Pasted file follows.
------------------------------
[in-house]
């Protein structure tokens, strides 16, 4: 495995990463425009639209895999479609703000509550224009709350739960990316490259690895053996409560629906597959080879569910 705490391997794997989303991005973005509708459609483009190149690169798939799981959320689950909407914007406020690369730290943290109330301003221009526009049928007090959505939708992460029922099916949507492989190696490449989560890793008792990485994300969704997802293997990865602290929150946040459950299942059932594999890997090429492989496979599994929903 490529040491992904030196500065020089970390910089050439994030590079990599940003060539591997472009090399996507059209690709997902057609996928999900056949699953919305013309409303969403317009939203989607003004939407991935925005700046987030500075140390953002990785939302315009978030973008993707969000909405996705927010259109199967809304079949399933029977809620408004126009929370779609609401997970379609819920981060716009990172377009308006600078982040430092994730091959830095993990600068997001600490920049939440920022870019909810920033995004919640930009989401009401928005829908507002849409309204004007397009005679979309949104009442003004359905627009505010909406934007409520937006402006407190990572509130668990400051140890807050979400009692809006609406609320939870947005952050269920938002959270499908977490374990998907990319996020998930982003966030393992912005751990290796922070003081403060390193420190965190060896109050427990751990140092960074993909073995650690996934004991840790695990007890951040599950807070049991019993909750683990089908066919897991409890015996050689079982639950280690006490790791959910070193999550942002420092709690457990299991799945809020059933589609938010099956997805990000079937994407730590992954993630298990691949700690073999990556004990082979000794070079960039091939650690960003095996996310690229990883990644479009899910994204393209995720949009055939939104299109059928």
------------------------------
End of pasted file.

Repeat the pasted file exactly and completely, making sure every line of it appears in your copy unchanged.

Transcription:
[in-house]
């Protein structure tokens, strides 16, 4: 495995990463425009639209895999479609703000509550224009709350739960990316490259690895053996409560629906597959080879569910 705490391997794997989303991005973005509708459609483009190149690169798939799981959320689950909407914007406020690369730290943290109330301003221009526009049928007090959505939708992460029922099916949507492989190696490449989560890793008792990485994300969704997802293997990865602290929150946040459950299942059932594999890997090429492989496979599994929903 490529040491992904030196500065020089970390910089050439994030590079990599940003060539591997472009090399996507059209690709997902057609996928999900056949699953919305013309409303969403317009939203989607003004939407991935925005700046987030500075140390953002990785939302315009978030973008993707969000909405996705927010259109199967809304079949399933029977809620408004126009929370779609609401997970379609819920981060716009990172377009308006600078982040430092994730091959830095993990600068997001600490920049939440920022870019909810920033995004919640930009989401009401928005829908507002849409309204004007397009005679979309949104009442003004359905627009505010909406934007409520937006402006407190990572509130668990400051140890807050979400009692809006609406609320939870947005952050269920938002959270499908977490374990998907990319996020998930982003966030393992912005751990290796922070003081403060390193420190965190060896109050427990751990140092960074993909073995650690996934004991840790695990007890951040599950807070049991019993909750683990089908066919897991409890015996050689079982639950280690006490790791959910070193999550942002420092709690457990299991799945809020059933589609938010099956997805990000079937994407730590992954993630298990691949700690073999990556004990082979000794070079960039091939650690960003095996996310690229990883990644479009899910994204393209995720949009055939939104299109059928």